Sitar Power
Ashwin Batish's Musical Adventures
 More of this Feature
• Part One: Sitar Power
• Part Two: About the Sitar
• Part Three: Challenges and Influences
• Part Four: Advice and Flair
• Part Five: More Sitar Power
  Related Resources
• India
 Elsewhere on the Web
• Batish Institute of Indian Music and Fine Arts
• Ashwin Batish

Paula: Tell me about your Sitar Power projects -- how did you decide to fuse Indian music with rock? How was the project received by audiences?

Ashwin: Sitar Power was born when I was first dragged into a music store by some friends to buy a recording machine. The year was 1985. I had recently finished a few concerts with John Kaizan Neptue (Shakuhachi), David Harnish (Guitar) and Zakir Hussain (Tabla). John wanted to record some songs on tape. So we went to this store and bought a new 8 track tape machine. I of course didn't stop just there. I managed to pick up a bunch more stuff. Before I knew it, I had bought a computer (one of the first IBM PCs), some synths, and software. After the shows, I sat down with this mess and almost kicked myself for having spent so much money. I literally had no knowledge of mixers, recorders, synths etc. The computer was a total headache.

It took me a few months of trying reading the manuals to run this whole setup. After I felt a bit comfortable I literally turned the tape recorder on and started recording all the new compositions. The first was the "Bombay Boogie" which was a straight ahead jam with a drum machine. The next was India Beat. The final track on India Beat was where myself and my brother Ravi got so excited with the sound recording that we cracked open a couple of beers and danced to it. Our open mics recorded all our shouting and that also become a part of the music. This went out as a 45 to over 4000 radio stations. We were so thrilled with the sound that we would give these away to anyone and everyone that showed interest. At the height of this, Apple Computers was dumping their old software cassettes for the floppy disks. I received a call from the product manager there. He wanted to sell the cassette boxes to me (I was running a tape duplication business on the side). So I got the boxes for a penny each and the cassettes were free. Well, with so many free cassettes, guess what I did :) Yep, I made them into sitar power singles and literally gave them away to audiences everywhere I performed. We received an unbelievable response from radio. The single got airplay in over 1000 radio stations all across US and Canada. It was truly amazing. At the same time everyone was crying out for more songs. So, I got busy and release the full album by the end of 1987. The first album was mostly rock. I think that's why it got so much attention. Canada was especially receptive I did many of the festivals there including the Winnipeg Folk Festival. The Vancouver Folk Festival, Ottawa World Music Fest, W.O.M.A.D., Quebec World Music Festival, and the Montreal Jazz Festival.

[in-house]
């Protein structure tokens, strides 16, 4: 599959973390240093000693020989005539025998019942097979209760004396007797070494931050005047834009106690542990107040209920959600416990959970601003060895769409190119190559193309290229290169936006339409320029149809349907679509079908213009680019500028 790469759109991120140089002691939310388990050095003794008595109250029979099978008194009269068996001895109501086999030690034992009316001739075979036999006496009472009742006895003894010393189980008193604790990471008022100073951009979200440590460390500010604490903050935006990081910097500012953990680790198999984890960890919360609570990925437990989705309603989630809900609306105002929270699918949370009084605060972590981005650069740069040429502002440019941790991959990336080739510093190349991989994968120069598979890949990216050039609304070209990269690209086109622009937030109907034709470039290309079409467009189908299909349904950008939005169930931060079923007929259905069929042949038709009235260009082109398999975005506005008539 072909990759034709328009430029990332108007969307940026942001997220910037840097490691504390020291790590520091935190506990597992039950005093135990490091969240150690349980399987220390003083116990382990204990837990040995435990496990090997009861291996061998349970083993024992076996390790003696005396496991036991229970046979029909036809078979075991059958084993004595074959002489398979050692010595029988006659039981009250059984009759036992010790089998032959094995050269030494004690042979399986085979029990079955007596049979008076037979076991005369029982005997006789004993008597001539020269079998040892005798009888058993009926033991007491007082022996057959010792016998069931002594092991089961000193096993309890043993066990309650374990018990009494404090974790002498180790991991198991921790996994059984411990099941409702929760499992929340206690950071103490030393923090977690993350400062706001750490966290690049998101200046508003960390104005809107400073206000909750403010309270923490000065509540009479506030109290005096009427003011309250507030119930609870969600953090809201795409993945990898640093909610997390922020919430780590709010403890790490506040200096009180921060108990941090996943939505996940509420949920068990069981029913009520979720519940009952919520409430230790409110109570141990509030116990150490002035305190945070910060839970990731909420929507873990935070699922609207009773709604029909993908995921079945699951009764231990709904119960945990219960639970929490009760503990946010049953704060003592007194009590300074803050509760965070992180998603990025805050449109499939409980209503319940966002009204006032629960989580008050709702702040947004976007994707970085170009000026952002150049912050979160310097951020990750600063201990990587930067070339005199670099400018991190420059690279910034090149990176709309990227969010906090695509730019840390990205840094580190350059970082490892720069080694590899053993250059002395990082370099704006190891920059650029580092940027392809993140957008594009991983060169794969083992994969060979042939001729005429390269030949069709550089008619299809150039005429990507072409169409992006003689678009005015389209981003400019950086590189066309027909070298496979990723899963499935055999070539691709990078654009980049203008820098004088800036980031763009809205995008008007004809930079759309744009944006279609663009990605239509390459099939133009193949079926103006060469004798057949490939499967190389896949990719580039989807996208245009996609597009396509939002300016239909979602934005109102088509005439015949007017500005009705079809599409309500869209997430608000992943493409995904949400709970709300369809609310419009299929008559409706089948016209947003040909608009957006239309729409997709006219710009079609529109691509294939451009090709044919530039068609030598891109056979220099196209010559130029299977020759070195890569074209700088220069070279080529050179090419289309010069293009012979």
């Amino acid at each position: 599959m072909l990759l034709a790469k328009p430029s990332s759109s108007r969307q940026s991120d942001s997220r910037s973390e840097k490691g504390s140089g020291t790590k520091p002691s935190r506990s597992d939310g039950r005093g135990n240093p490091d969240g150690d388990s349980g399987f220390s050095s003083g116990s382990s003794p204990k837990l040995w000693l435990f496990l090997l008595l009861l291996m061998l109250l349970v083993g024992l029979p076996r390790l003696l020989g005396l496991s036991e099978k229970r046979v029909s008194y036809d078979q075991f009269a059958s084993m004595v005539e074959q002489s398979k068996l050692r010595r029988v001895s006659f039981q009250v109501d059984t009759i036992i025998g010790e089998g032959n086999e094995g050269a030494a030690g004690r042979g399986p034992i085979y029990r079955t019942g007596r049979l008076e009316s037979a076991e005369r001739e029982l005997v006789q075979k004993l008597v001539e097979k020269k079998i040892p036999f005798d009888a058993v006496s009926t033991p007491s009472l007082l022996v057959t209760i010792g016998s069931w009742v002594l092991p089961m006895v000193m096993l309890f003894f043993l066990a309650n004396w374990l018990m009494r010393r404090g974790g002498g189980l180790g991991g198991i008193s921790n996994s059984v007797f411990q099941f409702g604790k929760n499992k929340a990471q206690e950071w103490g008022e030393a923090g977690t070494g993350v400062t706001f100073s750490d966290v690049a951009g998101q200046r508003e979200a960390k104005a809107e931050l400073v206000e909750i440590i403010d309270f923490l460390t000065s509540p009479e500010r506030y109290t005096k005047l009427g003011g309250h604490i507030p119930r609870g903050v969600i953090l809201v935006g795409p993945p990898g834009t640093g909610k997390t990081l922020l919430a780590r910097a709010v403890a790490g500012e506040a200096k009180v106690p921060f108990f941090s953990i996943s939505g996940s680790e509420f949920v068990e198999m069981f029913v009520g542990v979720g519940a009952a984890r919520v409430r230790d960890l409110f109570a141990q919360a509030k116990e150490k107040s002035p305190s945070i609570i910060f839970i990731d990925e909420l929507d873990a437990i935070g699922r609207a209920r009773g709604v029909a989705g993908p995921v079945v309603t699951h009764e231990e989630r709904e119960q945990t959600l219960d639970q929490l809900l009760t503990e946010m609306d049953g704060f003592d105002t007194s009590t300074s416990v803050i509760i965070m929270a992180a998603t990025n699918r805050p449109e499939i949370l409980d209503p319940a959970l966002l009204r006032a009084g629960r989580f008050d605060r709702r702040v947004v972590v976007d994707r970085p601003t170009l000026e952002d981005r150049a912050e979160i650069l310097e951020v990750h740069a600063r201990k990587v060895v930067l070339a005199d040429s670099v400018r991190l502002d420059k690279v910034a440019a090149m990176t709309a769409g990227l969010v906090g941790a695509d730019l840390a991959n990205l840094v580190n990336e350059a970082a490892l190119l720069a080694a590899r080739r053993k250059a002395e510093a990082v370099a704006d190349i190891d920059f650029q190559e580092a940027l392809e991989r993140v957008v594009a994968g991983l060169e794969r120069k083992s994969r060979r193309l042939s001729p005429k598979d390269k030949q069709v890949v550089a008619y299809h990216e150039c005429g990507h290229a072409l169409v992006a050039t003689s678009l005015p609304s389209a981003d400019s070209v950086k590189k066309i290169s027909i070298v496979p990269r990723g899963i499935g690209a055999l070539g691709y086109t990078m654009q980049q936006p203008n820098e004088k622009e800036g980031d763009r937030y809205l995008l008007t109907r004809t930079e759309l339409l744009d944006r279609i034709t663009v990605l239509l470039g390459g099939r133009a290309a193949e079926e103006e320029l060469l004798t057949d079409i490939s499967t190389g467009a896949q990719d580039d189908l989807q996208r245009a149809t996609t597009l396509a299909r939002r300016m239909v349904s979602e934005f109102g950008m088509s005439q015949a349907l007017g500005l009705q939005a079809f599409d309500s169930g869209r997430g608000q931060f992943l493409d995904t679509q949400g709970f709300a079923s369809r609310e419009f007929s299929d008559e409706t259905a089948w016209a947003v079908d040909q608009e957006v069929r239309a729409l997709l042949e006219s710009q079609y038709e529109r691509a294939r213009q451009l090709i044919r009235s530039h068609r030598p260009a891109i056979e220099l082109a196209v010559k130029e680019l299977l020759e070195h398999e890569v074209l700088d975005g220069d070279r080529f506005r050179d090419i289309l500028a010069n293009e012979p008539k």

In all this, I truly had a tremendous amount of fun. It started out as a non-serious project and I am happy to say the fun never went out of it. Even today, when I'm invited to do the Sitar Power stuff, I am as wild as I can be! I think it made me express my happier side. It is a very optimistic and a very hi-energy musical hybrid. Paula: What are your goals as an artist?

Ashwin: There are many. I list a few, in no specific order:

To go where no man has gone before (err, this one's already taken I think:);
To bring greater awareness to my father's works;
To bring new listeners to Indian music;
Creating a great school for teaching Indian music with special guests from various traditions;
To put forward some really good and original melodies;
To demonstrate what the sitar is capable of;
Play a lot of live music for my son and daughter so they remember their tradition;
Have fun;
Make money;
Create great recordings;
Learn some more and be able to practice a lot!

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